ECPGR establishes a new Working Group on cryopreservation

ECPGR establishes a new Working Group on cryopreservation

|   Working Group

The group will focus on increasing collaboration and advancing cryopreservation science for the long-term conservation of European plant genetic resources

Cryopreservation – the storage of plant material in liquid nitrogen at -196° – is essential for the long-term conservation of crops that cannot be conserved in seed form, such as apple, citrus, garlic, grape, mint, hops, potato and strawberry.
This conservation method offers additional advantages: it is low cost in the medium term, and the materials stored in liquid nitrogen are genetically stable and in disease- and pest-free conditions.

Since the early 2000s, Europe has played an important role in developing and promoting cryopreservation for plants. According to the independent expert Feasibility Study for a Safety Back-Up Cryopreservation Facility commissioned to investigate and provide recommendations for the long-term secure conservation of recalcitrant seed and clonal crops, eight research institutes in seven European countries apply cryopreservation as a routine method to conserve their crop genetic resources. These include crops grown in Europe such as apple, citrus, garlic, grape, mint, hops, potato and strawberry, as well as tropical crops important for the European markets such as coffee and banana. Currently, about 4,500 accessions are cryopreserved in Europe, almost half of the world’s cryopreserved accessions. Nevertheless, many thousands of accessions, remain at risk.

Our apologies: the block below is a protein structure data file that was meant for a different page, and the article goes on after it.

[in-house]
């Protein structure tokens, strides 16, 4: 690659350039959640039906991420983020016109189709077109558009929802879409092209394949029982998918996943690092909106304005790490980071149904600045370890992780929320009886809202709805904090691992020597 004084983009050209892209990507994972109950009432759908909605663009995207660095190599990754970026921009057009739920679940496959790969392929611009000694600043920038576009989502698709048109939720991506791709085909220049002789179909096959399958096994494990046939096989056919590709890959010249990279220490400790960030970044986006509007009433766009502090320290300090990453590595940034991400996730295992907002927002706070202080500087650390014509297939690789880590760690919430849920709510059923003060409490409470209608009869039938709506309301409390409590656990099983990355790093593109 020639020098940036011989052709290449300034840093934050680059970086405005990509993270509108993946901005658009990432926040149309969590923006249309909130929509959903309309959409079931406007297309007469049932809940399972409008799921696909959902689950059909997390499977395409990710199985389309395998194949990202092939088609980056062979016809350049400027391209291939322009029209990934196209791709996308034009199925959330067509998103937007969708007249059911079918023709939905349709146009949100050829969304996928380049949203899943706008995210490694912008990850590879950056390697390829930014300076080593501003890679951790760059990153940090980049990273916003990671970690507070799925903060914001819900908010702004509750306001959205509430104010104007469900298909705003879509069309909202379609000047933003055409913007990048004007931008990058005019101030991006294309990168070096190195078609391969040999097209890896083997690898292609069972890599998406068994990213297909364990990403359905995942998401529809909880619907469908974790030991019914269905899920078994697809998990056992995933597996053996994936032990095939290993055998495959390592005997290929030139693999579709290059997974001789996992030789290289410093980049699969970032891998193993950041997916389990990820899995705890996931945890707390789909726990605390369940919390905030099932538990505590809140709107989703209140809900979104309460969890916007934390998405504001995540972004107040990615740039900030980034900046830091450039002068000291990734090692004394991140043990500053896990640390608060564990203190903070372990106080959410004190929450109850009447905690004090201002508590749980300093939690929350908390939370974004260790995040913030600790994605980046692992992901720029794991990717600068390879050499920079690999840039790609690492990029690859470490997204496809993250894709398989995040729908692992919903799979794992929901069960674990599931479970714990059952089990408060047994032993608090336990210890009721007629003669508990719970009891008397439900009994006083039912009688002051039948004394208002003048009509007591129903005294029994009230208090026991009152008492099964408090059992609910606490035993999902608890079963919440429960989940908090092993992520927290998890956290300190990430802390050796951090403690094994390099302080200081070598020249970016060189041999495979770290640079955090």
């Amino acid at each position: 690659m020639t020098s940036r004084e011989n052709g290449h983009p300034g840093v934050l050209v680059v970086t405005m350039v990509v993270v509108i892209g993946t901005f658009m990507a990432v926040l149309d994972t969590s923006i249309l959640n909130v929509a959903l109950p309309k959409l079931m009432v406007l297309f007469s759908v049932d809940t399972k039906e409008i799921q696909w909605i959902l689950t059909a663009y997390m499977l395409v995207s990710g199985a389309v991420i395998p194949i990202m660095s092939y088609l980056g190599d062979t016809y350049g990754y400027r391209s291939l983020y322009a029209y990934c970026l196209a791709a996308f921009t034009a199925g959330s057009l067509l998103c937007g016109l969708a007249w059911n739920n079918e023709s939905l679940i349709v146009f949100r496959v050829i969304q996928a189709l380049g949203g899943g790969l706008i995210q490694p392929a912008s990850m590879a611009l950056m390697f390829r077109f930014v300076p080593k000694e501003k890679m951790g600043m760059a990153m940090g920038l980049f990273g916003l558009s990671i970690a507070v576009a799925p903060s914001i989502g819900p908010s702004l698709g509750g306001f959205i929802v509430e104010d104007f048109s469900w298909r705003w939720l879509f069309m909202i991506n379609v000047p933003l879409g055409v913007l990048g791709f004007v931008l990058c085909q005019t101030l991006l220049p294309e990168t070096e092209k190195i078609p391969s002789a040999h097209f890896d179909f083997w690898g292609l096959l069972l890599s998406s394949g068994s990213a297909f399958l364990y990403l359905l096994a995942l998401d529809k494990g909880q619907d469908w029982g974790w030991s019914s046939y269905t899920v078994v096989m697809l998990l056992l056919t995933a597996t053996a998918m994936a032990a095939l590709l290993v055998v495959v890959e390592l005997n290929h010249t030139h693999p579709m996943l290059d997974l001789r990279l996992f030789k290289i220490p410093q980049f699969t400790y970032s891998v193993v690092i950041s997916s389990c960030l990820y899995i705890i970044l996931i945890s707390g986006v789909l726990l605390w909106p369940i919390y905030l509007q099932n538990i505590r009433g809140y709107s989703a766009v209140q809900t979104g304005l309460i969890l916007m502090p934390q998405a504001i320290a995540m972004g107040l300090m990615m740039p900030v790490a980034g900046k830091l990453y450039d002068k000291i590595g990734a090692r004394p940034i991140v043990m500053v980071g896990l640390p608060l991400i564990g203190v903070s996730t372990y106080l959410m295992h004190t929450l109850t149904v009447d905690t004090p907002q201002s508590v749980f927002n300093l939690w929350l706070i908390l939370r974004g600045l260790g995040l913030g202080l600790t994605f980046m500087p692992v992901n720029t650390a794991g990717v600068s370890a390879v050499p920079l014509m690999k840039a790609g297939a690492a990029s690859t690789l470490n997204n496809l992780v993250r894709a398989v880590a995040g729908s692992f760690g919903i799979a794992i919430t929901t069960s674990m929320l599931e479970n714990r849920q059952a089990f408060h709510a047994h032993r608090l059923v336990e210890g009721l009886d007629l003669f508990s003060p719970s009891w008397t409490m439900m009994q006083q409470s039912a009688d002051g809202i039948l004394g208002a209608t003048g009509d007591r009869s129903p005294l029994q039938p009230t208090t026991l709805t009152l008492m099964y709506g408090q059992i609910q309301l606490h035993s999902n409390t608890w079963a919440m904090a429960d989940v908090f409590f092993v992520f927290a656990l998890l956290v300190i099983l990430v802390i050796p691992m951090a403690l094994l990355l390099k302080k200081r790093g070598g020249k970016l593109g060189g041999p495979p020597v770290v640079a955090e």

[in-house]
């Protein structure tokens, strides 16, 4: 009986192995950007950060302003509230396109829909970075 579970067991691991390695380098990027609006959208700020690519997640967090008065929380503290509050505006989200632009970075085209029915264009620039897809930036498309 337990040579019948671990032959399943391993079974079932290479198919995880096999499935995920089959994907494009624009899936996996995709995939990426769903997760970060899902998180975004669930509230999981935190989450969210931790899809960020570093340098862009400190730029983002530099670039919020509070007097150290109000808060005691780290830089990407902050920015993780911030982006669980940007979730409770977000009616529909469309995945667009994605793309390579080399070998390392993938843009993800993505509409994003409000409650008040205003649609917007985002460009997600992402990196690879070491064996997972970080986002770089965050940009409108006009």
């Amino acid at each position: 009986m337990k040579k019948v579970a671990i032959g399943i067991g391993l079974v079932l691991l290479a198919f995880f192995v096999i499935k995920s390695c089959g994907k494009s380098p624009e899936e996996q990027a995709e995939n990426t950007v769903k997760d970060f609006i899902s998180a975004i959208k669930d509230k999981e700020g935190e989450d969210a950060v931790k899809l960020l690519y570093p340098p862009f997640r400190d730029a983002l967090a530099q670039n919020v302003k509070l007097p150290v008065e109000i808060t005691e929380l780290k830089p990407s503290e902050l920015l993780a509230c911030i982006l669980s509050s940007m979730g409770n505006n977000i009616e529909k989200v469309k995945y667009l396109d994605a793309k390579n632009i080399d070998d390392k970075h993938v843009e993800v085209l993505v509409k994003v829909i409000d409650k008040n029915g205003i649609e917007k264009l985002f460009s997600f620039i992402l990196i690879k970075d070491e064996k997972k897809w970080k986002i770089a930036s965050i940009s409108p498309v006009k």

In February 2022, ECPGR established a Cryopreservation Working Group with the objective to:

  • Document the status of cryopreservation and the presence of long-term storage facilities as well as of experienced cryopreservation researchers in Europe
  • Ensure that plant cryopreservation research in Europe is maintained at a critical mass to enable continuing advances in the science 
  • Ensure that European crop collections conserving species with non-orthodox seeds have access to cryopreservation technologies in order to store their germplasm safely for future generations
  • Investigate the possibility for cryopreserving orthodox seed collections with a focus on species with short-lived seeds including many vegetables such as leeks, onions and parsley 
  • Explore the application of cryopreservation to crop wild relatives or wild species and trees
  • Increase collaboration between European scientists and institutes holding crop collections to establish a European Cryo Hub
  • Create one or more cryopreservation backup facilities 
  • Develop new biobank technologies and data management systems for cryopreserved collections.

Visit the Cryopreservation Working Group web page

Cryopreservation lab at KUL, Belgium. Credit: Bioversity International/B.Panis

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